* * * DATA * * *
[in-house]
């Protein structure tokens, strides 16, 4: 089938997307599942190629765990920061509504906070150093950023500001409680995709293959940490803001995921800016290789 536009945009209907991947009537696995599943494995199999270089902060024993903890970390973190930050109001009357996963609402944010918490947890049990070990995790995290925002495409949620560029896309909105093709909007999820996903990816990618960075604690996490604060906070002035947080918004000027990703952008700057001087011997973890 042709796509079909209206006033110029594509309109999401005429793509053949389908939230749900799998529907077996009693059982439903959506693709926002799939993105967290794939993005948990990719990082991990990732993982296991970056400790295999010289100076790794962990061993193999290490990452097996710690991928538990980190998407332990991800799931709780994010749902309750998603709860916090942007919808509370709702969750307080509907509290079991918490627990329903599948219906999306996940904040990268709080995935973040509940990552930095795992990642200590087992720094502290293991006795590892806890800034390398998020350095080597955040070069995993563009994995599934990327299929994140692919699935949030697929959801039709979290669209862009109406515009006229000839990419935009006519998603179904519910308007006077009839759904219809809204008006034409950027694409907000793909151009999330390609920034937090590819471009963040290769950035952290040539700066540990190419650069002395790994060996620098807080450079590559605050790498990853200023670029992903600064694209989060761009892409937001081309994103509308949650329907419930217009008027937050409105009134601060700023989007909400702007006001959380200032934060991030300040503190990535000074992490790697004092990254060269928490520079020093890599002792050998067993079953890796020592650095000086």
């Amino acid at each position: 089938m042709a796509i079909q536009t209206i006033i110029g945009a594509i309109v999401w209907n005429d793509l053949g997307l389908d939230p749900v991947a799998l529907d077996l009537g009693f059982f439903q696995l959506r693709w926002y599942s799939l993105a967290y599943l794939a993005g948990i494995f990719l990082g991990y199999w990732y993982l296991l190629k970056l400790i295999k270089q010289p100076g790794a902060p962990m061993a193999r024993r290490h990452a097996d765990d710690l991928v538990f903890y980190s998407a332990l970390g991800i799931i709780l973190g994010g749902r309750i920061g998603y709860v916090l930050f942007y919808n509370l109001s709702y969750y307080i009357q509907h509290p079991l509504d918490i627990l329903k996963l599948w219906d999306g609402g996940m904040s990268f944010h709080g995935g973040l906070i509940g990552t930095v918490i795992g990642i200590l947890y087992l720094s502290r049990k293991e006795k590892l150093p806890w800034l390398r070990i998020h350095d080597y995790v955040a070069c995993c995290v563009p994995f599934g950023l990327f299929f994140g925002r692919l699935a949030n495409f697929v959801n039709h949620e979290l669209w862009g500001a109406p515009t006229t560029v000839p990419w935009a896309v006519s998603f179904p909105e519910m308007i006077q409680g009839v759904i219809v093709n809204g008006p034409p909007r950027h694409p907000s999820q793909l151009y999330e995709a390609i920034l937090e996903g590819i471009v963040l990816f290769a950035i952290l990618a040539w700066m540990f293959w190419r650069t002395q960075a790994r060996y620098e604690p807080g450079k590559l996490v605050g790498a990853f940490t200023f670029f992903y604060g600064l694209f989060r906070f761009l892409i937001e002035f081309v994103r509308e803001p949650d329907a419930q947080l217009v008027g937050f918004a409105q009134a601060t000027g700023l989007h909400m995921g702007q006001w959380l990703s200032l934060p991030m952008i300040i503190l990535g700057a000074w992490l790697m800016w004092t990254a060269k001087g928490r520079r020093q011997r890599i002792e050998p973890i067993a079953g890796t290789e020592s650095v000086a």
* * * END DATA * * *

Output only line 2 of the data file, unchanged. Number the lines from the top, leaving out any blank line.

């Protein structure tokens, strides 16, 4: 089938997307599942190629765990920061509504906070150093950023500001409680995709293959940490803001995921800016290789 536009945009209907991947009537696995599943494995199999270089902060024993903890970390973190930050109001009357996963609402944010918490947890049990070990995790995290925002495409949620560029896309909105093709909007999820996903990816990618960075604690996490604060906070002035947080918004000027990703952008700057001087011997973890 042709796509079909209206006033110029594509309109999401005429793509053949389908939230749900799998529907077996009693059982439903959506693709926002799939993105967290794939993005948990990719990082991990990732993982296991970056400790295999010289100076790794962990061993193999290490990452097996710690991928538990980190998407332990991800799931709780994010749902309750998603709860916090942007919808509370709702969750307080509907509290079991918490627990329903599948219906999306996940904040990268709080995935973040509940990552930095795992990642200590087992720094502290293991006795590892806890800034390398998020350095080597955040070069995993563009994995599934990327299929994140692919699935949030697929959801039709979290669209862009109406515009006229000839990419935009006519998603179904519910308007006077009839759904219809809204008006034409950027694409907000793909151009999330390609920034937090590819471009963040290769950035952290040539700066540990190419650069002395790994060996620098807080450079590559605050790498990853200023670029992903600064694209989060761009892409937001081309994103509308949650329907419930217009008027937050409105009134601060700023989007909400702007006001959380200032934060991030300040503190990535000074992490790697004092990254060269928490520079020093890599002792050998067993079953890796020592650095000086």